PHPDocX v3.7 Tutorial

In this tutorial we are going to show you:

PHPDocX installation

PHPDocX is very easy to install. Usually it is just enough to unzip the package somewhere in your server and it is (almost) ready to go.

Obviously, as you could have guessed by its name, PHPDocX requires PHP 5 to be installed in your server. Moreover the following PHP modules should be activated:

  • ZipArchive
  • XSLT
  • Tidy (not strictly necessary but highly recommended)

For your convenience we have included a PHP script in the package (directly located in the app root folder), check.php, that will check if any of the requirements are missing.

Of course, DO NOT FORGET to include the license key for the PRO version:

  • Download the license key from the "MyPHPDocX section" of this website.
  • Copy it (plain, with no other word or character) in code option in the config/phpdocxconfig.ini file.
  • If you have got the Corporate version of the library you also need to include the domain name in the config/phpdocxconfig.ini file.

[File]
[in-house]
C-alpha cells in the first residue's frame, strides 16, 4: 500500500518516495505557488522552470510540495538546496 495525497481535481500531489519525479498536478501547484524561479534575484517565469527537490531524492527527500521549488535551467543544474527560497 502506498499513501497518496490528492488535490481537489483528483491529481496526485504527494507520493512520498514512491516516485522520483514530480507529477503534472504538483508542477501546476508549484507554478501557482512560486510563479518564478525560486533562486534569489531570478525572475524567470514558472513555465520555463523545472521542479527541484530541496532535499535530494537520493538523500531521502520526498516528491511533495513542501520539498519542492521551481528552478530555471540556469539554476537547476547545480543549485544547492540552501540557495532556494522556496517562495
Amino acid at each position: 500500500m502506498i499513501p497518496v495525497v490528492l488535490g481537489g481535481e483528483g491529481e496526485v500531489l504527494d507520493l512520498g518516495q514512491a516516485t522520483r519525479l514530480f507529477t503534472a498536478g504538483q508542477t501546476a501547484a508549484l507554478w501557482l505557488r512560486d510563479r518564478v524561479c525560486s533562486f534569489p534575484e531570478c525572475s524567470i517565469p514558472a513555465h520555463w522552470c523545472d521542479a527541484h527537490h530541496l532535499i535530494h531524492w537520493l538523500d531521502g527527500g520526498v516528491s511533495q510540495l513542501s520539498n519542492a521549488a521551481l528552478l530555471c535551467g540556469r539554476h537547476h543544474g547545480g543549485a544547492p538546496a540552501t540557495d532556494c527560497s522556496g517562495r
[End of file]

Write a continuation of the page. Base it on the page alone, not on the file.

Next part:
WARNINGS:

  • The folder where your scripts are running and/or the folder where you want to store the resulting Word documents have to have writing permissions rights.
  • If posible use always UTF-8 compatible editors to code your scripts or modify any script in the PHPDocX library. The final Word documents have to be UTF-8 encoded and nonUTF-8 characters may break the final document.
  • All the content in a .docx file is stored in XML files so you should escape certain protected characters like the ampersand symbol (write & instead of &).
  • Make sure that your web server has activated the .docx MIME type in case you want your users to download directly the resulting Word documents to the browser (if not IE will believe that is a zip file).

There is no a priori restrictions about the OS and server software as long as it may run PHP 5. That includes, of course, basically all LINUX and UNIX distributions as well as Windows and Mac OS. You may use Apache as web server or lighttp, nginX, IIS, etcetera.

PHPDocX may use external data for your reports and documents coming from virtually any data source and it is the responsability of the user to prepare it so PHPDocX can represent it adequately. PHPDocX DOES NOT require MySQL or any other specific Database software for its deployment and correct functioning.